The protagonist’s dark and grotesque art pieces are well worth a look.

In the development notes on Layers, Bloober Team is quoted as having aspired toward the game looking like the player had stepped into a classical painting.  With its dark and Gothic-inspired palette and style, the team did exactly what they had set out to do. Nearly every angle feels straight out of an oil portrait and in what feels like a fitting respect, the best part of the game is what a feast for the eyes it is.  Usually, games with a lot of earthen and muted tones don’t impress me. I couldn’t get enough of what I was seeing- including many of the jarring touches that it took some time to perceive.


In its final presentation, Layers of Fear is an above average offering of horror and storytelling as a whole.  It lacks a bit in narrative innovation, but if you’re looking for creative design choices with a beautiful shell, this is a great game for you.  As a horror fan, I enjoyed my time with the game and found myself questioning a few of the story elements that came up since even if the story itself isn’t riveting, the way it’s approached is intriguing.  Did it live up to all of the hype I had been given, though?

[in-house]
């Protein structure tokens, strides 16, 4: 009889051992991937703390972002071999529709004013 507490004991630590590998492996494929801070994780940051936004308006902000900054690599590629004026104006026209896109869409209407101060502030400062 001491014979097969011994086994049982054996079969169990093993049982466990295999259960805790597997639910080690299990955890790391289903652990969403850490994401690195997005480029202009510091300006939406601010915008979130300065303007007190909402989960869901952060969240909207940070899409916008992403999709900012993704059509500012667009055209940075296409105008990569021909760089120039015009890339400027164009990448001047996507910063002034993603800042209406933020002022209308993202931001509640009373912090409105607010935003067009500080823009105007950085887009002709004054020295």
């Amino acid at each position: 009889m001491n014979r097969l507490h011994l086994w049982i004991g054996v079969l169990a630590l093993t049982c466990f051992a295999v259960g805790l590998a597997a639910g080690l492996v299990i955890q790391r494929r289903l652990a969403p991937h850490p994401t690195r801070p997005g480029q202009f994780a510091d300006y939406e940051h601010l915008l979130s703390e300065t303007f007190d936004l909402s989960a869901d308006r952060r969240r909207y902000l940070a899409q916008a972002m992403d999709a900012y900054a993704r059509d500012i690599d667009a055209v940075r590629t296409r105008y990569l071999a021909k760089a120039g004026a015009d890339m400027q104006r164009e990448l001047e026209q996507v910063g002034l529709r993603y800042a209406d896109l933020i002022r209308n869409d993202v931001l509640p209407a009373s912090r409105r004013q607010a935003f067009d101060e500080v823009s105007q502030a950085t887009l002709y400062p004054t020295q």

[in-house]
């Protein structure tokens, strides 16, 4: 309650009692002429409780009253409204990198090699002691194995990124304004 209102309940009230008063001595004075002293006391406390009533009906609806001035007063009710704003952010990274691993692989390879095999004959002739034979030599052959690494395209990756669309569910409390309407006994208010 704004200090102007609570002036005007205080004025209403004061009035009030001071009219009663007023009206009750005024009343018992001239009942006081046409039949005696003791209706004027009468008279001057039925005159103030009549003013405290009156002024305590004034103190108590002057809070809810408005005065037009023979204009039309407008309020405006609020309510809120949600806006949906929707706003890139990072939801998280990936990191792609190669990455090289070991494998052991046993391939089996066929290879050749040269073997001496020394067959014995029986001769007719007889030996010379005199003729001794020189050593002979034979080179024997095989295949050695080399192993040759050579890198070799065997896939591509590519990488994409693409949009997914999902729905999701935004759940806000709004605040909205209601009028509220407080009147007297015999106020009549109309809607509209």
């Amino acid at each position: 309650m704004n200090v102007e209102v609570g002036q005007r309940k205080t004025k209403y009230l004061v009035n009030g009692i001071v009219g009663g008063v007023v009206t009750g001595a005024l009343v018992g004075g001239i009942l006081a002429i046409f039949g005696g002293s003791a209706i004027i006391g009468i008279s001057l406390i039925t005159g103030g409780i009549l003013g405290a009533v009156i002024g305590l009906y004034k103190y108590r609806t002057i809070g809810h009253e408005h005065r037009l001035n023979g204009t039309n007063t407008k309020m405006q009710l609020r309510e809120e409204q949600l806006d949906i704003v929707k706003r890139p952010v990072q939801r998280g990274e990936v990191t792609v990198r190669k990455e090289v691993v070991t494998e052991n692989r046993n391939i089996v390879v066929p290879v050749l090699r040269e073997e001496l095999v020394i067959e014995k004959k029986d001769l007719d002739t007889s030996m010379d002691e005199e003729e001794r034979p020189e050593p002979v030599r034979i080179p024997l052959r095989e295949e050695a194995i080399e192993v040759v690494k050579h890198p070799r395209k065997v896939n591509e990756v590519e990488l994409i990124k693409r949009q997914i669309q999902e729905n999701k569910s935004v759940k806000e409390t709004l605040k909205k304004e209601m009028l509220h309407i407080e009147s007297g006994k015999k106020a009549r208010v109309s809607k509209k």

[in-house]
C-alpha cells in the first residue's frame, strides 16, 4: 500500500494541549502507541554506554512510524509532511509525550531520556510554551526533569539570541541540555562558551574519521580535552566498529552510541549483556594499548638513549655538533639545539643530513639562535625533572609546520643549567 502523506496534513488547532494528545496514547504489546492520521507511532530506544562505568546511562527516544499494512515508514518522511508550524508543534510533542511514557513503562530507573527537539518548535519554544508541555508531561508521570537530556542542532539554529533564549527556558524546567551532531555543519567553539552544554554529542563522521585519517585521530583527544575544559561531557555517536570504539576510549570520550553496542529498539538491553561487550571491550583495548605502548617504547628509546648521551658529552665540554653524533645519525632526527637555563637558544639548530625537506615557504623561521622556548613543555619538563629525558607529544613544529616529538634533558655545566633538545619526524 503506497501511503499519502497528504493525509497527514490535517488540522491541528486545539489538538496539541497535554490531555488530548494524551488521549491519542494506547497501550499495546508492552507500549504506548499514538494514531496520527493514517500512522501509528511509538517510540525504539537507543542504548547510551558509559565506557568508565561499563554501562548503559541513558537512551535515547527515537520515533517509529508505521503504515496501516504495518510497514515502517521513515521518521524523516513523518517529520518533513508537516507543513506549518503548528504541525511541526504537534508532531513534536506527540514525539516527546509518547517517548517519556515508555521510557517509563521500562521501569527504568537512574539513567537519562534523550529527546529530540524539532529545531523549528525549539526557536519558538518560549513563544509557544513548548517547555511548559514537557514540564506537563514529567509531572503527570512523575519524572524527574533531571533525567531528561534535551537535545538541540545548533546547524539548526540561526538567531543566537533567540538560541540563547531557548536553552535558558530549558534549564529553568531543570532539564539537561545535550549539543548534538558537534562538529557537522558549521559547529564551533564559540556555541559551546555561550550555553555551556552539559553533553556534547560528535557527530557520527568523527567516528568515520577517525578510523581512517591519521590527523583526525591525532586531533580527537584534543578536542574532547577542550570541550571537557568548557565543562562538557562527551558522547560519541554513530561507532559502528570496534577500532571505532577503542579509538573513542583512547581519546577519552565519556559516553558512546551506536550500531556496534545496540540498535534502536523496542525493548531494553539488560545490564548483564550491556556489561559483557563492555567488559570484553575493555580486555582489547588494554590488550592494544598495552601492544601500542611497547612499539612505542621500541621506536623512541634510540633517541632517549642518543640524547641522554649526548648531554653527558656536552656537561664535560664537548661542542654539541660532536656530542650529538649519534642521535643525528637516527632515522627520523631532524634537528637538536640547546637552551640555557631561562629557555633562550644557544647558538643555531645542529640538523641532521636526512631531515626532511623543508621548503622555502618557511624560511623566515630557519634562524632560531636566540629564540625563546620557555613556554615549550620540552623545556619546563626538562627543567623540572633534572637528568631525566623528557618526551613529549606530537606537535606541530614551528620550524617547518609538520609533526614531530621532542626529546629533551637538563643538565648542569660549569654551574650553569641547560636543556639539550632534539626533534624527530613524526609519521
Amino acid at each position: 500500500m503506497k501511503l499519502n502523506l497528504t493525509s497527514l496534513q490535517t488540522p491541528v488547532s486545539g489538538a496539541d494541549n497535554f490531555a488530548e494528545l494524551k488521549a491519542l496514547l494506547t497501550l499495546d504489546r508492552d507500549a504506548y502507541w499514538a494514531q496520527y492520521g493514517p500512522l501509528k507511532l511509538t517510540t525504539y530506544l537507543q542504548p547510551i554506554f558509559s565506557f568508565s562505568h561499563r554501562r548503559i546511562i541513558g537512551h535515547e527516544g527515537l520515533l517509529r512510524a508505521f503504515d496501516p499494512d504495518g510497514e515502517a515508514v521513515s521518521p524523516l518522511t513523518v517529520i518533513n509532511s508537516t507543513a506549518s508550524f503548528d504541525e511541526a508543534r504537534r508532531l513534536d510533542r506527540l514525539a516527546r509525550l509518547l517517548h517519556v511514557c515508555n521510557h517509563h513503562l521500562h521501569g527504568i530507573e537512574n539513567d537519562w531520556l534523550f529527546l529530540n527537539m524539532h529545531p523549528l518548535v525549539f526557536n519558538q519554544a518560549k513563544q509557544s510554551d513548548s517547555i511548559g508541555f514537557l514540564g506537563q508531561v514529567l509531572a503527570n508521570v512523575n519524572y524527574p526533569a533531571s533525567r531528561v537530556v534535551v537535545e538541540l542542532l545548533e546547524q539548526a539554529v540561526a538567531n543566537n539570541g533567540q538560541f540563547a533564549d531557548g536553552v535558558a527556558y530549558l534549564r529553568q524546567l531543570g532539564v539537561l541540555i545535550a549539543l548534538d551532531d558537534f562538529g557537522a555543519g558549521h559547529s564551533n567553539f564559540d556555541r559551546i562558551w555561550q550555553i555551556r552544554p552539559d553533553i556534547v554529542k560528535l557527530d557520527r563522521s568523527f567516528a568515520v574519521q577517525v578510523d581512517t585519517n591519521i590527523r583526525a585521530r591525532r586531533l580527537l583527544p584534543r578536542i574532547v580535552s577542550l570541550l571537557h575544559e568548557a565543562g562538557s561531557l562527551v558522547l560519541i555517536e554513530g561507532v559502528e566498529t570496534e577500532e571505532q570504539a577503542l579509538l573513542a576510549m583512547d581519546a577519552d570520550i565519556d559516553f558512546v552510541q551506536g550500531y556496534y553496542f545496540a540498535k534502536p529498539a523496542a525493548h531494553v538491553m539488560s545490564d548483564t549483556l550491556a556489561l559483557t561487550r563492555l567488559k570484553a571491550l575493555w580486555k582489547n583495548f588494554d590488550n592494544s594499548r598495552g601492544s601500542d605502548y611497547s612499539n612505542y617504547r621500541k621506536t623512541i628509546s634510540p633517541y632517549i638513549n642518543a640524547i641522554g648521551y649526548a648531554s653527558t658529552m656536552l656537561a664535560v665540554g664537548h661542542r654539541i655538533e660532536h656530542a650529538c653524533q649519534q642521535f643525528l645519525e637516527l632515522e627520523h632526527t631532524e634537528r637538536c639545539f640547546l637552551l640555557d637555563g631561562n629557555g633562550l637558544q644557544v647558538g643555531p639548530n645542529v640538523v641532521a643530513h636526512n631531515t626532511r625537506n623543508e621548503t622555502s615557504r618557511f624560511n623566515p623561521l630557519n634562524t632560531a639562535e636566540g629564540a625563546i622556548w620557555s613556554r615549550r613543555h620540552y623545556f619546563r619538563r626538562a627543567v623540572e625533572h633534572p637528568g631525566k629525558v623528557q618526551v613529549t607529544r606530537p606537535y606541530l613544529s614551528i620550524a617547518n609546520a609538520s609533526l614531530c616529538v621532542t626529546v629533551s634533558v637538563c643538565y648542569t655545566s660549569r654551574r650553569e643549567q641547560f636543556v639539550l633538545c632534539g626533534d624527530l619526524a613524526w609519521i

Almost, actually.

This is probably one of the best horror games to come out in recent years as it gives a sincere effort to mess with the player in a number of ways and it takes itself just seriously enough.  In two sittings and a grand total of about four or five hours, I felt the need to continue on to the end to see what else would be thrown at me. Given that the game evens out as less than half of a new game at retail and it has a few different endings, it should be considered a welcome addition to any horror fan’s collection.

4 thoughts on “Simple Deeds and Sufferings of Light – PC – Layers of Fear – 2016

  1. I was a huge fan of this game thanks to its almost Poe-esque plot and shifting world. You can never know what’s going to happen next! Having said that, the framerate on the Xbox One version was pretty shoddy in places, a problem that cropped up in Observer too.

    Liked by 1 person

    • That’s unfortunate to hear regarding the framerate. The PC had a few iffy spots, but it felt like it was smooth on my rig, at least.

      It definitely had the Poe tone to it, even if I hadn’t thought of his name in particular until just now reading your comment. I think the most impressive part of the game, in general, is like you mentioned- the shifting world. It felt like they did a lot with a little and it really does make for a satisfying game overall.

      Liked by 1 person